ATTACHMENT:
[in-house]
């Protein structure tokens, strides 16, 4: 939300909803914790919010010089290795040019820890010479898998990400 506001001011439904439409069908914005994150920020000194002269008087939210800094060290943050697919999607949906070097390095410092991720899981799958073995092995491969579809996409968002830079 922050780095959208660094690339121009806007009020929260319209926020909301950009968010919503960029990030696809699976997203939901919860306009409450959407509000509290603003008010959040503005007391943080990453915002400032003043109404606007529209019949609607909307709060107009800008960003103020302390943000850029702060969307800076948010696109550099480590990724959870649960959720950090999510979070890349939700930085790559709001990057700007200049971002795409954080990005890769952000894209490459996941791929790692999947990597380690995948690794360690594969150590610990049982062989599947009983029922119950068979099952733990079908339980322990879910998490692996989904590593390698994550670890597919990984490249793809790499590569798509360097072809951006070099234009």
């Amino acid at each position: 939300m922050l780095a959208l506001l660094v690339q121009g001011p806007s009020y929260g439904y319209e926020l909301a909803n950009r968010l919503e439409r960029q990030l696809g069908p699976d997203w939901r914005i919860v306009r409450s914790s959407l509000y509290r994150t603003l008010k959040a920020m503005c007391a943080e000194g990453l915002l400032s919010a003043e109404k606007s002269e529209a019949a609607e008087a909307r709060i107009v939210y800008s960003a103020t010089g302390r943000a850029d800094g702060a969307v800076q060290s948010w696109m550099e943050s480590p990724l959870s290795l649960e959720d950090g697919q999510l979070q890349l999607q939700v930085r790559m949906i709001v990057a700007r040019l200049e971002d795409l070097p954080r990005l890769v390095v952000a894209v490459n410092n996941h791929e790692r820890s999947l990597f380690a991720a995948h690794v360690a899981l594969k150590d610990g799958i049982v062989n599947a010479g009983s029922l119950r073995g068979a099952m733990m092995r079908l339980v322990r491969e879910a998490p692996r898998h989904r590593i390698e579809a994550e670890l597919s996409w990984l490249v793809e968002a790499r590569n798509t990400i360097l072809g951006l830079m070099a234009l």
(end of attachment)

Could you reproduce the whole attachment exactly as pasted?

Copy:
[in-house]
């Protein structure tokens, strides 16, 4: 939300909803914790919010010089290795040019820890010479898998990400 506001001011439904439409069908914005994150920020000194002269008087939210800094060290943050697919999607949906070097390095410092991720899981799958073995092995491969579809996409968002830079 922050780095959208660094690339121009806007009020929260319209926020909301950009968010919503960029990030696809699976997203939901919860306009409450959407509000509290603003008010959040503005007391943080990453915002400032003043109404606007529209019949609607909307709060107009800008960003103020302390943000850029702060969307800076948010696109550099480590990724959870649960959720950090999510979070890349939700930085790559709001990057700007200049971002795409954080990005890769952000894209490459996941791929790692999947990597380690995948690794360690594969150590610990049982062989599947009983029922119950068979099952733990079908339980322990879910998490692996989904590593390698994550670890597919990984490249793809790499590569798509360097072809951006070099234009």
């Amino acid at each position: 939300m922050l780095a959208l506001l660094v690339q121009g001011p806007s009020y929260g439904y319209e926020l909301a909803n950009r968010l919503e439409r960029q990030l696809g069908p699976d997203w939901r914005i919860v306009r409450s914790s959407l509000y509290r994150t603003l008010k959040a920020m503005c007391a943080e000194g990453l915002l400032s919010a003043e109404k606007s002269e529209a019949a609607e008087a909307r709060i107009v939210y800008s960003a103020t010089g302390r943000a850029d800094g702060a969307v800076q060290s948010w696109m550099e943050s480590p990724l959870s290795l649960e959720d950090g697919q999510l979070q890349l999607q939700v930085r790559m949906i709001v990057a700007r040019l200049e971002d795409l070097p954080r990005l890769v390095v952000a894209v490459n410092n996941h791929e790692r820890s999947l990597f380690a991720a995948h690794v360690a899981l594969k150590d610990g799958i049982v062989n599947a010479g009983s029922l119950r073995g068979a099952m733990m092995r079908l339980v322990r491969e879910a998490p692996r898998h989904r590593i390698e579809a994550e670890l597919s996409w990984l490249v793809e968002a790499r590569n798509t990400i360097l072809g951006l830079m070099a234009l």